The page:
From Figure 12a it was found that the best performance of cesium promoted nano-crystalline Co3O4 catalyst is that having Cs/Co ratio of 0.025. Accordingly, we have decided to check the influence of increasing the calcination temperature on its activity. The influence of calcination temperature on the N2O decomposition activity was reported by many research groups [7,11,25,50] where the observed decrease in activity to BET surface area is correlated to the increase in the calcination temperature.
Figure 13 depicts the dependence of N2O conversion on the reactor temperature over the cesium containing Co3O4 catalysts (where Cs/Co=0.025) being calcined at 400, 500, 600, and 700°C. From a close inspection of this figure one can easily abstract the following points: (i) the onset of the reaction starts at 150, 250, 275, and 375°C over Cs0.025-Co3O4 catalysts calcined at 400, 500, 600, and 700°C, respectively. (ii) The catalyst calcined at 400°C exhibit the higher activity than that catalysts calcined at high temperatures (i.e., 500, 600, and 700°C). (iii) The maximum N2O decomposition activity, 100%, was obtained over Cs0.025- Co3O4 catalysts calcined at 400°C, at reaction temperature of 350°C. (iv) The T50 (temperature of 50% decomposition) showed a shift by 115, 165, and 205°C to higher temperature upon raising the calcination temperature from 400 to 500, 600, and 700°C, respectively. From Table 1, it was shown that with the increase in the calcination temperature SBET surface area showed a sharp continuous decrease. The SBET values decreased, from 34 to 2.7 m2.g-1, as a result of raising the calcination temperature from 400 up to 700°C. In addition, it was shown that the crystallite size of Cs/Co3O4 is increased with increasing the calcination temperature from 400 to 700°C. Such effect is a direct response of sintering effects which predominated at high temperatures. Thus, one can state safely that the observed dramatic activity decrease accompanying the calcination temperature rise from 400 to 700°C is attributed to the obtained crystallite size increase as well as the sharp surface area decrease. This, in turn, is accompanied by a decrease in the surface concentration of the Co3+-Co2+ redox couple necessary for the N2O initiation and decomposition.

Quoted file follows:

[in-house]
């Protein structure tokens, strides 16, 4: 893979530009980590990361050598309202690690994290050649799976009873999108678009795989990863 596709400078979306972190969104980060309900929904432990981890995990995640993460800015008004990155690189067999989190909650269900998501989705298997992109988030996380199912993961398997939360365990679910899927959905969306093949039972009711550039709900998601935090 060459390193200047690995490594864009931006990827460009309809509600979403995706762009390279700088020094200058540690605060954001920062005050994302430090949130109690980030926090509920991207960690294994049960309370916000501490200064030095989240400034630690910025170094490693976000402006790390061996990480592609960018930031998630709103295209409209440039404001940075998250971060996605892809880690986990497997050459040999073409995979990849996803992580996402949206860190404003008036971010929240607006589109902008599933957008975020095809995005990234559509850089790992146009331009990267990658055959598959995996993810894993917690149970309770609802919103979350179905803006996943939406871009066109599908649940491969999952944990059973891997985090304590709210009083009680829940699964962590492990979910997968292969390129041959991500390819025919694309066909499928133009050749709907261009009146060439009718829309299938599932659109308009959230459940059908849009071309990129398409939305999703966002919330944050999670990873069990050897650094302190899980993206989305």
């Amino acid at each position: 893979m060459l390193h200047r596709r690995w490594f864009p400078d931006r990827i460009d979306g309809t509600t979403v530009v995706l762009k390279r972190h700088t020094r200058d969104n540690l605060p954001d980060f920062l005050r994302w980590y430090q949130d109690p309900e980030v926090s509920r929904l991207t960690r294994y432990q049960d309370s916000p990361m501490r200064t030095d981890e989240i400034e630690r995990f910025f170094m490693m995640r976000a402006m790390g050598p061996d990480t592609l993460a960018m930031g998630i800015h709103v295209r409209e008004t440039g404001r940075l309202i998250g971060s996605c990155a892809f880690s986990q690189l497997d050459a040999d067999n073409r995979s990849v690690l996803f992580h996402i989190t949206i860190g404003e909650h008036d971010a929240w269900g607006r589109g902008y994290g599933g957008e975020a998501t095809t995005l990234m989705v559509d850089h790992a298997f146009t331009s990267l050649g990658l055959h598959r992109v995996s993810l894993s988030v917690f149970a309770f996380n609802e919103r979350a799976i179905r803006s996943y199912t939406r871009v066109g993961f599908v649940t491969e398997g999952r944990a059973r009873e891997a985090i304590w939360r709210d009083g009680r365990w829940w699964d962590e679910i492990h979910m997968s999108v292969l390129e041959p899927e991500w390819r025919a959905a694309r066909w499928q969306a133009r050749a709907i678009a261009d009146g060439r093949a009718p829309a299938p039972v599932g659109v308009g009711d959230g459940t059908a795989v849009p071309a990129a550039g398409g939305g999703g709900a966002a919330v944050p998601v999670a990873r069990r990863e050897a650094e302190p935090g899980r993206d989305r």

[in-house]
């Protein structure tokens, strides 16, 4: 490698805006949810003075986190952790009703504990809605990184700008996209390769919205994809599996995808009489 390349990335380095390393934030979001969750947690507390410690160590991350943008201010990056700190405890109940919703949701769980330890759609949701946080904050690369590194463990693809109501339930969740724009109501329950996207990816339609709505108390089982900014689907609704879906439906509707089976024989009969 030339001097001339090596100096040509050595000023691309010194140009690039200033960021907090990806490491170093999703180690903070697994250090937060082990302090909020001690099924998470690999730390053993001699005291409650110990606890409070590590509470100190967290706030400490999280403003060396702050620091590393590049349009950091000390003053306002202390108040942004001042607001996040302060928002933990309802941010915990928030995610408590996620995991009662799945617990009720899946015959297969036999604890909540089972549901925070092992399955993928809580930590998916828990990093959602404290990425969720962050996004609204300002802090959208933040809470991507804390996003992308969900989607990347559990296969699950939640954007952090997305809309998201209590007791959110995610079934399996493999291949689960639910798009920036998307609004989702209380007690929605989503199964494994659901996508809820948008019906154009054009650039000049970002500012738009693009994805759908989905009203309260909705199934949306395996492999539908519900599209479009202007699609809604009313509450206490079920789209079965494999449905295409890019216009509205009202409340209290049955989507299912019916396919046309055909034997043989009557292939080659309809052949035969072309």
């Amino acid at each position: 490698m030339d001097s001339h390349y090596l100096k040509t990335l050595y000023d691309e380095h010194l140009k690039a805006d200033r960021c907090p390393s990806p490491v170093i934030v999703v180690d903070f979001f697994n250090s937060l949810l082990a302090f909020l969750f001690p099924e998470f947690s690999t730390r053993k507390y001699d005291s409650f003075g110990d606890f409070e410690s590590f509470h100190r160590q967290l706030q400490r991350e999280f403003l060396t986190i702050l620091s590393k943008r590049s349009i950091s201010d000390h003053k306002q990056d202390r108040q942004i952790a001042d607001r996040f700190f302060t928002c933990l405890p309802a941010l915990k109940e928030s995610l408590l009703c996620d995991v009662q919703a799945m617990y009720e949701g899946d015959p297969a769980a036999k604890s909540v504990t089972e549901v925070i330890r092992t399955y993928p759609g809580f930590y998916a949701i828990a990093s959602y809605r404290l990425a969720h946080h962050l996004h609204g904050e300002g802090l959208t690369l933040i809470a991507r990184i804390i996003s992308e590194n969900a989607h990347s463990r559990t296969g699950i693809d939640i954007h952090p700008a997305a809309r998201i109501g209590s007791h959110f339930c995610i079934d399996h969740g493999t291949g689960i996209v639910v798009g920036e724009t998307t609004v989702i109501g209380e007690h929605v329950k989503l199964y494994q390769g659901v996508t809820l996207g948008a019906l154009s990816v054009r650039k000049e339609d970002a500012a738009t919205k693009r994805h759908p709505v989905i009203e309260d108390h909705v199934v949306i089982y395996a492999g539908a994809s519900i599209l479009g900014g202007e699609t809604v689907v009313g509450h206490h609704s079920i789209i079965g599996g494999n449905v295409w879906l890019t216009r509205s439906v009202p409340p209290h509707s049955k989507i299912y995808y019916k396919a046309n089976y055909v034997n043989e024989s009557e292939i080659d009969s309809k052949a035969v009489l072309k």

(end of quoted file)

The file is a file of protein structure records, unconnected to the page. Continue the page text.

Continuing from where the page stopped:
The present investigation includes, studying the promotional effect of doping alkali cations (Li, Na, K, and Cs) on the catalytic activity of nano-crystalline Co3O4, prepared via combustion method, in N2O decomposition. The sequence of the promotional effect was found to be: un-promoted<Li<Na<K<Cs-promoted catalyst. The reason for the increase in activity for the added alkali cations was electronic in nature. Changing the Cs/Co ratio revealed that the maximum activity was obtained over the catalyst with a Cs/Co of 0.025. At higher Cs/Co ratios, a continuous decrease in activity was observed. The observed decrease in activity for the catalysts with Cs/Co>0.025 is related to the crystallite size increases and SBET decreases.
The authors would like to gratefully acknowledge the Deutscher Akademischer Austausch Dienst (DAAD) for granting us the use of gas analyzers for these experiments.